WeightWatcher (w|w) is an open-source, diagnostic tool for analyzing Deep Neural Networks (DNN), without needing access to training or even test data. It is based on theoretical research into Why Deep Learning Works, using the new Theory of Heavy-Tailed Self-Regularization (HT-SR), published in JMLR and Nature Communications.
The weightwatcher HTSR theory
tells us if and when a specific DNN layer has converged properly; it is unique in this regard
and the only theory capable of this. When running
watcher.analyze(), you will obtain a pandas dataframe containing
several layer quality metrics. In particular, the weightwatcher
alpha metric can tell us if a layer has is well trained or not.
Specifically, the layer quality metric
alpha should be between 2 and 6.
Here we have run weightwatcher on 2 of the currently newly popular Bloom models. We plot a histogram of the layer
Notice that both models have several layers with
alpha > 6; this is not great.
If you see such layers in your model, you may need to decrease the size of the layers or add data, and/or do a better job of optimizing your hyperparameters.
The best models have layer
alphas that lie between 2 and 6. This can be seen by comparing the layer alphas for
The WeightWatcher Power-Law (PL) metric
alpha is a DNN model quality metric; smaller is better.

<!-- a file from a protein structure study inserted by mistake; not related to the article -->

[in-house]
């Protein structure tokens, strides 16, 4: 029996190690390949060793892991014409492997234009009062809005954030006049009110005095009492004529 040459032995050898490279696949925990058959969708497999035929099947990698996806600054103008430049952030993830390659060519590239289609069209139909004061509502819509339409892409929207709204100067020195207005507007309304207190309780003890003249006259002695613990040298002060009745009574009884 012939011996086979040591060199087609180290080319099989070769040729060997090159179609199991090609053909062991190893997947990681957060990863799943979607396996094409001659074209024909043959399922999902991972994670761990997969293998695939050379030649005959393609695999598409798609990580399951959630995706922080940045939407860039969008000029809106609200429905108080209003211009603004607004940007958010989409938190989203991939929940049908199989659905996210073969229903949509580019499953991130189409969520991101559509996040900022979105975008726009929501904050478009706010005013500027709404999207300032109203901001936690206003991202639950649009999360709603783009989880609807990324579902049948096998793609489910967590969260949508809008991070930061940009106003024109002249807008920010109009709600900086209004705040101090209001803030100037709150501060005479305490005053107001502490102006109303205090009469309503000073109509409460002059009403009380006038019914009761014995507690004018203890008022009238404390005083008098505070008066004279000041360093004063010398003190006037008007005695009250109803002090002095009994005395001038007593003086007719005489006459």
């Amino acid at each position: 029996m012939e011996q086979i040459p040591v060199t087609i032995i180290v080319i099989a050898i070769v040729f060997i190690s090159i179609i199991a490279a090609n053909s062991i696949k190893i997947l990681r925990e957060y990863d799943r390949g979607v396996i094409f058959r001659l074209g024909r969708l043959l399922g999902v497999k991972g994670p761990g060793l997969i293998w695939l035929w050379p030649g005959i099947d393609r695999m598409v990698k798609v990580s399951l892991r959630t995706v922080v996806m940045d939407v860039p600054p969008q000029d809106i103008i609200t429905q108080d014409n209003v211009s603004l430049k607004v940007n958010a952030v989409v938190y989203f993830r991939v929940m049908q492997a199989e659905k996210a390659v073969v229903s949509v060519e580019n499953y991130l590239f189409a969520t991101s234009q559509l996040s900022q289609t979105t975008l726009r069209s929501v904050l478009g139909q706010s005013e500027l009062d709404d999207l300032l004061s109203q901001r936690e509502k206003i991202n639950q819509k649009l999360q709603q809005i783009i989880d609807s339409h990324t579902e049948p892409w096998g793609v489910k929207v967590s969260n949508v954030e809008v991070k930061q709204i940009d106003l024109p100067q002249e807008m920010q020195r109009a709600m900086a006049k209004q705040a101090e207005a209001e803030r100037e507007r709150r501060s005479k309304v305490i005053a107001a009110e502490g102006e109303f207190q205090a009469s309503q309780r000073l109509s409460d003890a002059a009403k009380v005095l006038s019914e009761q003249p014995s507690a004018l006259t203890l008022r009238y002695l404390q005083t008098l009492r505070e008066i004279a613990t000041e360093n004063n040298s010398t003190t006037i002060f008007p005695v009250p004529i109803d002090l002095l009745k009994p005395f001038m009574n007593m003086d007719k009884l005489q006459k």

This plot displays all the layer
alpha values for these 2 popular models.
It is immediately clear that the XNLet layers look much better than BERT.
alpha values are smaller on average, and there are no
alphas larger than 5:
In contrast, the BERT
alphas are much larger on average, and both models have too many large
This is totally consistent with the published results: In the original paper (from Microsoft Research),
XNLet outperforms BERT on 20 different NLP tasks.
Weightwatcher provides several different layer quality metrics, such as
From this, we can make a model quality metric by simply taking a layer-average.
One particularly useful model metric is the
average alpha-hat, which is a weighted average
of the weightwatcher
alpha layer quality metric
average alpha-hat metric is correlated with the reported test accuracies
for many production Computer Vision (CV) models like the VGG series, the ResNet series, etc.
In the weightwatcher Nature paper
shows that the
average alpha-hat metric works is remarkably well
correlated with test accuracies for over 100 different CV models. Here, we show how the
average alpha-hat metric tracks the reported top 1 (and top 5) test accuracies for the
open-source VGG models.
And, again, this does NOT require access to the test or even the training data!
You can reproduce this yourself using this Notebook.
layer idagainst layer quality metric
alpha: we call this plot the Correlation Flow.
alphas. In models with less optimal architectures, the layer
alphasmay increase with
layer id, as with the VGG models, and may even behave more erratically.
Implicit Self-Regularization in Deep Neural Networks: Evidence from Random Matrix Theory and Implications for Learning
Charles H. Martin, Michael W. Mahoney; JMLR 22(165):1−73, 2021
Predicting trends in the quality of state-of-the-art neural networks without access to training or testing data
Charles H. Martin, Tongsu (Serena) Peng & Michael W. Mahoney; Nature Communications 12(4122), 2021
SETOL: SemiEmpirical Theory of (Deep) Learning
Charles H. Martin & Michael W. Mahoney; (in press)
The weightwatcher tool has been developed by Calculation Consulting. We provide consulting to companies looking to implement Data Science, Machine Learning, and/or AI solutions. Reach out today to learn how to get started with your own AI project. Email: Info@CalculationConsulting.com